The Value of Maintaining an Inventory of All Your Stuff

by Thursday Bram · 7 comments

Let’s be honest: even those of us who have successfully cleared the junk out of our lives have stuff. It might be easier for someone living out of a backpack to keep track of her stuff, but the fact is that we all have clutter in our lives. And, no matter how much stuff any of us have, it’s a good idea to create an inventory of the various things we own.

Of course, creating an inventory isn’t likely to be a simple matter, unless you actually are living out of the aforementioned backpack. But even just getting a list of the big stuff put together can have value. There are a lot of valuable ways that you can make use of an inventory of your possessions, especially if you set it up so that it’s electronic and accessible even when you aren’t in your home. Here are a few.

More Effective Buying

Generally, I don’t have a problem with impulse buying. But I do have a tendency to pick up used books just about any time I pass a garage sale or a second-hand bookstore. I have quite a few books as a result and, in the past, more than once came home with duplicates. By keeping an inventory of my books that I could access on my phone, I can at least keep myself from buying books that I already have.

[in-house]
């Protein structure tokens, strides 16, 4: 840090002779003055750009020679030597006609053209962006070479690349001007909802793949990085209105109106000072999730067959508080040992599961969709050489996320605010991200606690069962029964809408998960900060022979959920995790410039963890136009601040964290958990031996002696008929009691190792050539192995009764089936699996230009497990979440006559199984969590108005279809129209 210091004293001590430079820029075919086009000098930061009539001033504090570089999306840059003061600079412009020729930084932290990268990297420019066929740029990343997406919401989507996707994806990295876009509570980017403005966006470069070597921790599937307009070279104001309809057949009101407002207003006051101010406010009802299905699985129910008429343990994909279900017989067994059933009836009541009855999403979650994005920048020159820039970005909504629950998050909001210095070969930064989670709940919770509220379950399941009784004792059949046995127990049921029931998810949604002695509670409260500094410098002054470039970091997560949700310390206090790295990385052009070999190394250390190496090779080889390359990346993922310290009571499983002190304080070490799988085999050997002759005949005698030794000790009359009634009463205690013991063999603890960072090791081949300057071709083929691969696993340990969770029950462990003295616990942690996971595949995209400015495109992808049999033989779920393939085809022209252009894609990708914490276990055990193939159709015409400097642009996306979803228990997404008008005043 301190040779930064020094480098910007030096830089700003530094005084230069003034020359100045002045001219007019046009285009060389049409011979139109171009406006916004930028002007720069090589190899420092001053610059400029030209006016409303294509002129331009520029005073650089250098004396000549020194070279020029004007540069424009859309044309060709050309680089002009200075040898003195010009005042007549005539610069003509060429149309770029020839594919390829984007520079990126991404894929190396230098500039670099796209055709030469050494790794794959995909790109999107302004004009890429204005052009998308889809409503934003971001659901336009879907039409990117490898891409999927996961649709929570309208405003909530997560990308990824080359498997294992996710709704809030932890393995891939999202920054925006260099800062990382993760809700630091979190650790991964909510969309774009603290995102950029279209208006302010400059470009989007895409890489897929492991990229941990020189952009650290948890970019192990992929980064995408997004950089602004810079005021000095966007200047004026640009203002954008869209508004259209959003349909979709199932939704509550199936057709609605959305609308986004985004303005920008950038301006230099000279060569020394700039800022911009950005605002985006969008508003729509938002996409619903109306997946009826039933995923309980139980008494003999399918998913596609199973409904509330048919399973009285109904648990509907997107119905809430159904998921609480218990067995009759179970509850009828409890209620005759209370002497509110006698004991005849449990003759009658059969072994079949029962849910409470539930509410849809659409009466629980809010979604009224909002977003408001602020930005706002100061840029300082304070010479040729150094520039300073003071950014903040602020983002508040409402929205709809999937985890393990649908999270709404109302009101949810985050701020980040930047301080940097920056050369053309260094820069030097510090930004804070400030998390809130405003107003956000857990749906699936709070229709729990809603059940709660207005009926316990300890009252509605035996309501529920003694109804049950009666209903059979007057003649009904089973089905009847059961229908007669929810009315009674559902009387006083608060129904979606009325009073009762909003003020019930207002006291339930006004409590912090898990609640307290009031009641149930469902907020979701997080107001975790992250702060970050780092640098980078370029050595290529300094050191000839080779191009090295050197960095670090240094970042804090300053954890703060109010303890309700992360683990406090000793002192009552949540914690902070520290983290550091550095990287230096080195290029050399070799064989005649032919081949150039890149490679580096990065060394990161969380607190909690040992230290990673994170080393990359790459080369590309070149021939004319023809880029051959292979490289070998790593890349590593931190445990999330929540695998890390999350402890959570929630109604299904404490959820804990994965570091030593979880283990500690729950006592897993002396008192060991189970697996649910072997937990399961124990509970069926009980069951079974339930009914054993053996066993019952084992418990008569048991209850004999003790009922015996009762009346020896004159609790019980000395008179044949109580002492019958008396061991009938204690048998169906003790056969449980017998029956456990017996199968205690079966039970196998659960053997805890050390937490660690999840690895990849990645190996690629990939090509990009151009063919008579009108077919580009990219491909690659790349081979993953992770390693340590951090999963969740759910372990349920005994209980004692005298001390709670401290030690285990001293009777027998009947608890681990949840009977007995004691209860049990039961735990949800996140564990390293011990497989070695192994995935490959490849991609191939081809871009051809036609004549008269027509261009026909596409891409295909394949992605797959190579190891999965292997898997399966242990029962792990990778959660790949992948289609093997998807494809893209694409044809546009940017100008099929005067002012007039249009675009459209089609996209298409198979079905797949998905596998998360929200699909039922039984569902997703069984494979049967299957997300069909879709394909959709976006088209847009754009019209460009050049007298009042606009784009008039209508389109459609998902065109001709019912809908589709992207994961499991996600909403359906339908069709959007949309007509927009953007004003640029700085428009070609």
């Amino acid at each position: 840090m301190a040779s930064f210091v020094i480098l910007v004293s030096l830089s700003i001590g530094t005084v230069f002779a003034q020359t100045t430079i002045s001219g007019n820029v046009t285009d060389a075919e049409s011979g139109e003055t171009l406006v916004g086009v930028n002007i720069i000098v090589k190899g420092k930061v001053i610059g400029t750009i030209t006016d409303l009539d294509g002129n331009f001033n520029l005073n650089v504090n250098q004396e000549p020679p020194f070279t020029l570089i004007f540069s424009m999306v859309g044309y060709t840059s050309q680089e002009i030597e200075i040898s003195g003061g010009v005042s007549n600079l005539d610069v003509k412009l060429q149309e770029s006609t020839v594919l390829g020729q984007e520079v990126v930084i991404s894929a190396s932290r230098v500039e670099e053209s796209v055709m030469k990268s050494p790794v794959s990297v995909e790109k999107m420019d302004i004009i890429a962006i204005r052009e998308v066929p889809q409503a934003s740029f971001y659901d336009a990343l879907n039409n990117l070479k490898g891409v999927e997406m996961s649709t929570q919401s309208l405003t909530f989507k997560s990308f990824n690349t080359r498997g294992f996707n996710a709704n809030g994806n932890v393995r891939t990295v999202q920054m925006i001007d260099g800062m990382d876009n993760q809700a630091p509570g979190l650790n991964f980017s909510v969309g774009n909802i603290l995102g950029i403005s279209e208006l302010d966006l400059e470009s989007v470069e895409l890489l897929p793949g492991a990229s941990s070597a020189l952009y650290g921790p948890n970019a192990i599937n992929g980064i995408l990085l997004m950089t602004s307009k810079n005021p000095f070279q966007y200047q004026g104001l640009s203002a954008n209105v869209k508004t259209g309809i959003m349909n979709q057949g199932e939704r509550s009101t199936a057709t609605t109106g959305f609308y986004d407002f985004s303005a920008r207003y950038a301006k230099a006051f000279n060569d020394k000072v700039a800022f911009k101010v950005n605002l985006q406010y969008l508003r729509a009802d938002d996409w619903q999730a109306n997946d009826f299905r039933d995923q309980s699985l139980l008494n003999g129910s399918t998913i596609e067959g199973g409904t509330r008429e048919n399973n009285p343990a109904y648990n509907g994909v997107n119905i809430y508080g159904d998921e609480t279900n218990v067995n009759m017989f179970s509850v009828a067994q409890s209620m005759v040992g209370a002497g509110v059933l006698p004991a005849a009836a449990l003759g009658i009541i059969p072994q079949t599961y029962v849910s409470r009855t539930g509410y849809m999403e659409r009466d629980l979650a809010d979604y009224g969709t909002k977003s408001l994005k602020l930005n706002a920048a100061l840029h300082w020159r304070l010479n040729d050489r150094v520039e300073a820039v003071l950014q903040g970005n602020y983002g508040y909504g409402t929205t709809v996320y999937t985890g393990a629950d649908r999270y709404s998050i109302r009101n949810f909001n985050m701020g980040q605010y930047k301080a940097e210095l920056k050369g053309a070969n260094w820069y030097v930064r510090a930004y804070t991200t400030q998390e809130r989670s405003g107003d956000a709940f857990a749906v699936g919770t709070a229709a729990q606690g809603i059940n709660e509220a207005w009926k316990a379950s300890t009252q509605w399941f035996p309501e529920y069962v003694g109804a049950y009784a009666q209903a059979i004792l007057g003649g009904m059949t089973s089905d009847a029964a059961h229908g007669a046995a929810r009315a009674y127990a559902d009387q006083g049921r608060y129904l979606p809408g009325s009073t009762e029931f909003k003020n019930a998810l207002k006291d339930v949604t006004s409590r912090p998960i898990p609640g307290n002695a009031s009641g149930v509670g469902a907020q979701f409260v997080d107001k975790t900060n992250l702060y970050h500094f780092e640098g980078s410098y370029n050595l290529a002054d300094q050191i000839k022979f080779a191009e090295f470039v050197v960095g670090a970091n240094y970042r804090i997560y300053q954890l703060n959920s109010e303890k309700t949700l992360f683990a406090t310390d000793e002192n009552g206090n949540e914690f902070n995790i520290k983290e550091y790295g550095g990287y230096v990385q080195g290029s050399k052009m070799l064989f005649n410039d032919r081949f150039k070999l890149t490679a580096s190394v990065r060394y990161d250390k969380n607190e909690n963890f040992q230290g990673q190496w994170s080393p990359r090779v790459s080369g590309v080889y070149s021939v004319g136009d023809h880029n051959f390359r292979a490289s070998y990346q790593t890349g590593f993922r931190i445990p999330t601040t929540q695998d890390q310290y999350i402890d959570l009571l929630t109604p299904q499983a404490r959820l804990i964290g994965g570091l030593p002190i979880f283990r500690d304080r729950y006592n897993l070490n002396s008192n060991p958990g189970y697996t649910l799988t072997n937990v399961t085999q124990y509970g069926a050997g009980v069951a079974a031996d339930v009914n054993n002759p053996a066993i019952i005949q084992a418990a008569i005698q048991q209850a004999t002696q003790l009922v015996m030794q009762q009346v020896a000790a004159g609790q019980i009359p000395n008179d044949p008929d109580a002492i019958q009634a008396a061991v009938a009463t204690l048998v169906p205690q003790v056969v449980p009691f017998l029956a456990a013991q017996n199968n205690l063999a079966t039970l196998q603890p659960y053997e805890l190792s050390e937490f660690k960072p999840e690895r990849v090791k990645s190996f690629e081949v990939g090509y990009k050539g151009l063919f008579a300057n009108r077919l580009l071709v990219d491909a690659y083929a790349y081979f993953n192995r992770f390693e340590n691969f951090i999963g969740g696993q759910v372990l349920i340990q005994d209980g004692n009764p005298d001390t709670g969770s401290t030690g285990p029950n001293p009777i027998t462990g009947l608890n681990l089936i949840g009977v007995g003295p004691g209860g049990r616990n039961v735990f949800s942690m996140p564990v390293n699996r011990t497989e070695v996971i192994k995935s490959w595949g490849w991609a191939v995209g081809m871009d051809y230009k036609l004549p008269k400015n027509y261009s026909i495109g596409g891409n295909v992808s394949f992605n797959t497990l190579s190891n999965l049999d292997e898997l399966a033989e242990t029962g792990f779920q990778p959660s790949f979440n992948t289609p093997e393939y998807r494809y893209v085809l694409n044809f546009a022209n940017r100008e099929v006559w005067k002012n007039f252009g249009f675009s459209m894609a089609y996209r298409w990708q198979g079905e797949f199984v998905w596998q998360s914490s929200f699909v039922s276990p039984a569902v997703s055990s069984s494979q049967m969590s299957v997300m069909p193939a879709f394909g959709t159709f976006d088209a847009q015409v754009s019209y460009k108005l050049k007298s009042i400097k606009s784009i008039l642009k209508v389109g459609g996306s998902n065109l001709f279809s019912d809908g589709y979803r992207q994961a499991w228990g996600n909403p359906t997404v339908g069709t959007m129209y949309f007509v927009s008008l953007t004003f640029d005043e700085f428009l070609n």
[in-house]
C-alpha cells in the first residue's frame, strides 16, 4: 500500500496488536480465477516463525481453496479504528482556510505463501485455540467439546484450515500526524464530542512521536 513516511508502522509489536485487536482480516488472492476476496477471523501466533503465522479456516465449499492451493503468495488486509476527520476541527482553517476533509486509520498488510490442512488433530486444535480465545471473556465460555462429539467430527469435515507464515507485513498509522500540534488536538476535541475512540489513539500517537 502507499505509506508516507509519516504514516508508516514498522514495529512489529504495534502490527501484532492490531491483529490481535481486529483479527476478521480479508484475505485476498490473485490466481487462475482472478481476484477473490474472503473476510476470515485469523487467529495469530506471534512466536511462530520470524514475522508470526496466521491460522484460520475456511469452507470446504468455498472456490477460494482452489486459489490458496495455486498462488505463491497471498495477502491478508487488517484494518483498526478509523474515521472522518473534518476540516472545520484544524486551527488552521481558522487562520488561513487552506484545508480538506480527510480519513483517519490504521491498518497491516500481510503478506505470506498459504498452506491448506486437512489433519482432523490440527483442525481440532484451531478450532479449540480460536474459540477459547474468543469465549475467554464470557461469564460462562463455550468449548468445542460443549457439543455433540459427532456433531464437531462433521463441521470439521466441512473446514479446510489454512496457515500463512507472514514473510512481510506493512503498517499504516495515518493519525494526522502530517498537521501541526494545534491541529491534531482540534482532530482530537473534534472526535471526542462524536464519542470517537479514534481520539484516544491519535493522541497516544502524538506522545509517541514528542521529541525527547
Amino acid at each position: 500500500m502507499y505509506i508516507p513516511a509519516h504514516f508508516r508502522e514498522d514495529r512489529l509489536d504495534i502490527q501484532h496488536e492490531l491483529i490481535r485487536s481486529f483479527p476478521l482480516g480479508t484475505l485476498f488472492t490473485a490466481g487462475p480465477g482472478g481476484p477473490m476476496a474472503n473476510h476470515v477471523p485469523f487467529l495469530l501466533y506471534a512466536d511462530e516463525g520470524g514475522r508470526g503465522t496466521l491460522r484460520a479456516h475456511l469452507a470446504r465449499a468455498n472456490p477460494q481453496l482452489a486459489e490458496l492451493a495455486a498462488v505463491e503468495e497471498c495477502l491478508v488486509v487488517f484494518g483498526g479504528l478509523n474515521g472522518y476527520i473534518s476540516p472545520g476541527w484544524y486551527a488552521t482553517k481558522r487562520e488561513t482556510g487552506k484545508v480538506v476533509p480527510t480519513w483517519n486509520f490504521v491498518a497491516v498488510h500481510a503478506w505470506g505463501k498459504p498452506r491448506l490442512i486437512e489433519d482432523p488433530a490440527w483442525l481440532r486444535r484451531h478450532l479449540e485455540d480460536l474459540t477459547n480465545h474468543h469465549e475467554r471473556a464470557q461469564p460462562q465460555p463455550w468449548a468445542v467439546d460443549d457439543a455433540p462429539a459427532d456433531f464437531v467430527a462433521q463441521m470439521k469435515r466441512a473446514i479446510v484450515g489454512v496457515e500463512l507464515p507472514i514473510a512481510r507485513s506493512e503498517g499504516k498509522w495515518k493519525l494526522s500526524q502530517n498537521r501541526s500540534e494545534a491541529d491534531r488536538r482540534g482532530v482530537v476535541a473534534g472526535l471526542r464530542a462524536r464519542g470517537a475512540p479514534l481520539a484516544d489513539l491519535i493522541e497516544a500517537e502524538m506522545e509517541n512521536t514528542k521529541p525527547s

The same sort of inventory can keep you from buying an accessory that doesn’t work with the gadget you have at home, keeping your wardrobe to pieces that match and so on. In an ideal personal finance world, most of us probably wouldn’t be out buying more stuff, but the fact is that we do — and that an inventory can at least help us make sure that we’re buying the right stuff.

Interestingly, maintaining an up-to-date inventory can have an unusual impact on some people’s buying habits. When you have to come home and write down what you’ve purchased, you can start thinking a little more about each item you’re buying.

Getting the Most Out of Possessions

How many times have you purchased something that broke after a while? Were you able to find the warranty information — or even remember when and where you purchased it? Many companies will repair or replace broken items, provided that you have the right information. Setting up your home inventory so that you keep track of the manufacturer and the seller of your possessions makes asking for that sort of help a matter of looking up a few pieces of information. Just a few such replacements could pay for the time it takes you to set up and maintain an inventory.